How To Analyze An Argument for Middle School

 


Before my middle school stduents can write about argumentative texts, they first need to know how to analyze them!



The last time I introduced the students to our “Analyzing Arguments” unit, the students were excited.  They love to argue and debate.  However, when it came to focusing on arguments found in a text, some of that enthusiasm waned.  Why?  I believe that although students know what arguments are, they don’t know how to break down a text.  When I realized this, I deconstructed the skill into steps so that I could teach students the thinking that should go on during analysis.  


First, however, we needed to go over critical vocabulary.  I needed to make sure we were all speaking the same language!  We went over words like evaluate, argument, claim, assess, reasoning, valid, relevant, sufficient, position and support.


Before middle school students can analyze, they need to be familiar with appropriate vocabulary.





We studied these words with a worksheet and a game or two.  I used both printable games like dominoes and a digital puzzle game.


Now we were ready to look at the steps for analyzing argumentative text.  First, we read a text - "Should College Athletes be Paid?" and then we went through the following 3 steps with the text:


1.  Determine the focus of the argument

2.  Determine how the key points support the argument to test the reliability of the evidence

3.  Evaluate the argument.  Is it fact or opinion?


These steps were all in our notes so we could record examples and have something to refer back to when we use other texts.  I have used both printable and digital notes and even have used a digital "quick check" (quiz) to increase accountability with the notes.  ;)


I teach my middle school students a 3 step process for analyzing arguments using differentiated guided notes.



Next, it was time to process that information by practicing the steps with a new article called "Pay College Athletes".  Students received a menu with two choices.  Students could choose to use a graphic organizer to analyze the new text with the steps or they could choose to write a letter to the author summarizing the steps.


I've also had students practicing their knowledge in a self-checking digital game or by using a printable maze.  Both of these use the same text so one could be practice and one could be used later for remediation.


To process argumentative text analysis, I use a menu with two options or a digital game to get better buy-in from my middle school students.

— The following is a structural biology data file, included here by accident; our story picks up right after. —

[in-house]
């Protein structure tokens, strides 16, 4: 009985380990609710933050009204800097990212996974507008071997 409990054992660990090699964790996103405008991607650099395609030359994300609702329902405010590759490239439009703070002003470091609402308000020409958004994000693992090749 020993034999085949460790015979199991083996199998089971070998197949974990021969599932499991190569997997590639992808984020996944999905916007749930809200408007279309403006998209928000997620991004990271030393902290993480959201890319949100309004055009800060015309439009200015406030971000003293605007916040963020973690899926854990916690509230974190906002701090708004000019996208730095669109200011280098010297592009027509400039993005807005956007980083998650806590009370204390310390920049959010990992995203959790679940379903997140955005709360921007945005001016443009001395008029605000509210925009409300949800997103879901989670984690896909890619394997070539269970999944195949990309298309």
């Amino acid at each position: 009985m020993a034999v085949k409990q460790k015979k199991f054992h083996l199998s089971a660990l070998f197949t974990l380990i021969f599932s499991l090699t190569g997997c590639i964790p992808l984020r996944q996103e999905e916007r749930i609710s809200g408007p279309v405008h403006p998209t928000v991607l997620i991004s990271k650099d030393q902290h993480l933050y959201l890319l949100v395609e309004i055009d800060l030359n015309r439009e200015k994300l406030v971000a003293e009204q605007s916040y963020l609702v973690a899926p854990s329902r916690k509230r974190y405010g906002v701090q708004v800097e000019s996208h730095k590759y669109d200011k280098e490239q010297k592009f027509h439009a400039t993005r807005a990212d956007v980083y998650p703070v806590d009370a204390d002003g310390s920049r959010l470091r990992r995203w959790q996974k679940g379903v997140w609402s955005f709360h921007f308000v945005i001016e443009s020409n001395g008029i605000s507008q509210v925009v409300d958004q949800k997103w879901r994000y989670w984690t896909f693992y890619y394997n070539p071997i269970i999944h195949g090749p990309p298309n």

After the vocabulary, notes, and practice,  it’s time for a quiz.  I have a paper version that I converted to digital as well.


Students that score 80% or better are ready for enrichment while the students that scored below 80% need some remediation.  In the physical classroom, I give the students menus.  There is a specific menu for enrichment and a different one for remediation.  They look identical but give the students different options relative to their needs.  These projects could be completed in a digital environment if the teacher is willing to accept picture uploads of assignments or to just have a sharing day where students share their projects on their webcams.  


Remediation and Enrichment are a big part of learning how to analyze argumentative text in middle school.


 

Once this teach-practice-test-reteach/enrich process was complete, students had a firm foundation for analyzing arguments in ANY text.  Now they were able to examine a text step-by-step and answer questions about the arguments presented.   Then they would be able to use this knowledge to write argumentative essays.

 

Ready to try this with your own students?  The notes, projects, games, quiz and menus are all ready to go in printable and digital formats!


Get everything you need to provide instruction, practice, assessment and reteach/enrichment opportunities for analyzing arguments for your middle school students!


Printable     Digital      BOTH



ALL come with EDITABLE lesson plans!


I hope this helps you teach your middle school students how to analyze an argument!

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I teach my middle school students a 3 step process for analyzing an argumentative text.


















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